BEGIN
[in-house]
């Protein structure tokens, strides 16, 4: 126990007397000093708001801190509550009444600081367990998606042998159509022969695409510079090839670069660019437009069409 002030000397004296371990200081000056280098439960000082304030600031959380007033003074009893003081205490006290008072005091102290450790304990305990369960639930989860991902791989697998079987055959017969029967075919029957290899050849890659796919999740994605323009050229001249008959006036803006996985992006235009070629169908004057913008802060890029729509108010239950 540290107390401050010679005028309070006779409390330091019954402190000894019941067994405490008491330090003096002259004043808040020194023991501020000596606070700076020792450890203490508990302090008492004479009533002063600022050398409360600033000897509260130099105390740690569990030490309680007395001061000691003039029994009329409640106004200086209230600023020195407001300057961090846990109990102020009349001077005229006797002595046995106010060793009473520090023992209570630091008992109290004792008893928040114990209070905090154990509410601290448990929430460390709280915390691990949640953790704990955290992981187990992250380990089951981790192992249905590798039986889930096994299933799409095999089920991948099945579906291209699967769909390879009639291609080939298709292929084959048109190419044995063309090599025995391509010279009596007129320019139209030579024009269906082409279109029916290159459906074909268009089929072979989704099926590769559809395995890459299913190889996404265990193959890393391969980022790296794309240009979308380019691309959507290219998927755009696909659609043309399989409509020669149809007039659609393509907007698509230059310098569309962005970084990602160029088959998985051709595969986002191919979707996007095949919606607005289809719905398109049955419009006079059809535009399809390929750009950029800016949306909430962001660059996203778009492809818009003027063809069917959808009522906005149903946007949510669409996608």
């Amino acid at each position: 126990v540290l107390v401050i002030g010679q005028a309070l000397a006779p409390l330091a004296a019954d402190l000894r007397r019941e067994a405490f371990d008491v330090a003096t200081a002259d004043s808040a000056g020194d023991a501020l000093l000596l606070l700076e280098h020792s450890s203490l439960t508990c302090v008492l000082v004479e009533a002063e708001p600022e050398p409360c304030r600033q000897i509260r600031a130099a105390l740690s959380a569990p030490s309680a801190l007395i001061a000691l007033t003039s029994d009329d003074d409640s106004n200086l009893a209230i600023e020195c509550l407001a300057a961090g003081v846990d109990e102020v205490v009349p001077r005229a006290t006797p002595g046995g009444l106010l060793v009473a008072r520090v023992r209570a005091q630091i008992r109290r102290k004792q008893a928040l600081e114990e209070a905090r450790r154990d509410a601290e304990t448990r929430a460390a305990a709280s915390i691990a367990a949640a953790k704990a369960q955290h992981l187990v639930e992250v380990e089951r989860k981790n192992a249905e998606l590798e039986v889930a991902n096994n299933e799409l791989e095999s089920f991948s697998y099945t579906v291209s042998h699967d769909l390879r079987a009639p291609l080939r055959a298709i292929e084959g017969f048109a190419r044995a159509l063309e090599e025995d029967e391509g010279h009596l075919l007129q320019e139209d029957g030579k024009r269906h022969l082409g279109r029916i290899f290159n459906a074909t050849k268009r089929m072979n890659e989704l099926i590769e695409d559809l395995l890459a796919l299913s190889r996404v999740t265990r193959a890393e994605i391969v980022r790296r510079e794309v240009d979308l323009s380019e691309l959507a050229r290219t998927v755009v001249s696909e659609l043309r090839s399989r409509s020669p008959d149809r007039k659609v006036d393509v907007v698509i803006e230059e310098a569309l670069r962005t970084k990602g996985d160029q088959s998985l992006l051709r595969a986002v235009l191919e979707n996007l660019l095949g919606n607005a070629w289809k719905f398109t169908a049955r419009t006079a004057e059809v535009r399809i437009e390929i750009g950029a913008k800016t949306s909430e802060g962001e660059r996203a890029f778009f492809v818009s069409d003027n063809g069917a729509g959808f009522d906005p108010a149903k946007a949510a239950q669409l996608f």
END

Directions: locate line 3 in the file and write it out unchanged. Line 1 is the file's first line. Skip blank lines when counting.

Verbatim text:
């Amino acid at each position: 126990v540290l107390v401050i002030g010679q005028a309070l000397a006779p409390l330091a004296a019954d402190l000894r007397r019941e067994a405490f371990d008491v330090a003096t200081a002259d004043s808040a000056g020194d023991a501020l000093l000596l606070l700076e280098h020792s450890s203490l439960t508990c302090v008492l000082v004479e009533a002063e708001p600022e050398p409360c304030r600033q000897i509260r600031a130099a105390l740690s959380a569990p030490s309680a801190l007395i001061a000691l007033t003039s029994d009329d003074d409640s106004n200086l009893a209230i600023e020195c509550l407001a300057a961090g003081v846990d109990e102020v205490v009349p001077r005229a006290t006797p002595g046995g009444l106010l060793v009473a008072r520090v023992r209570a005091q630091i008992r109290r102290k004792q008893a928040l600081e114990e209070a905090r450790r154990d509410a601290e304990t448990r929430a460390a305990a709280s915390i691990a367990a949640a953790k704990a369960q955290h992981l187990v639930e992250v380990e089951r989860k981790n192992a249905e998606l590798e039986v889930a991902n096994n299933e799409l791989e095999s089920f991948s697998y099945t579906v291209s042998h699967d769909l390879r079987a009639p291609l080939r055959a298709i292929e084959g017969f048109a190419r044995a159509l063309e090599e025995d029967e391509g010279h009596l075919l007129q320019e139209d029957g030579k024009r269906h022969l082409g279109r029916i290899f290159n459906a074909t050849k268009r089929m072979n890659e989704l099926i590769e695409d559809l395995l890459a796919l299913s190889r996404v999740t265990r193959a890393e994605i391969v980022r790296r510079e794309v240009d979308l323009s380019e691309l959507a050229r290219t998927v755009v001249s696909e659609l043309r090839s399989r409509s020669p008959d149809r007039k659609v006036d393509v907007v698509i803006e230059e310098a569309l670069r962005t970084k990602g996985d160029q088959s998985l992006l051709r595969a986002v235009l191919e979707n996007l660019l095949g919606n607005a070629w289809k719905f398109t169908a049955r419009t006079a004057e059809v535009r399809i437009e390929i750009g950029a913008k800016t949306s909430e802060g962001e660059r996203a890029f778009f492809v818009s069409d003027n063809g069917a729509g959808f009522d906005p108010a149903k946007a949510a239950q669409l996608f």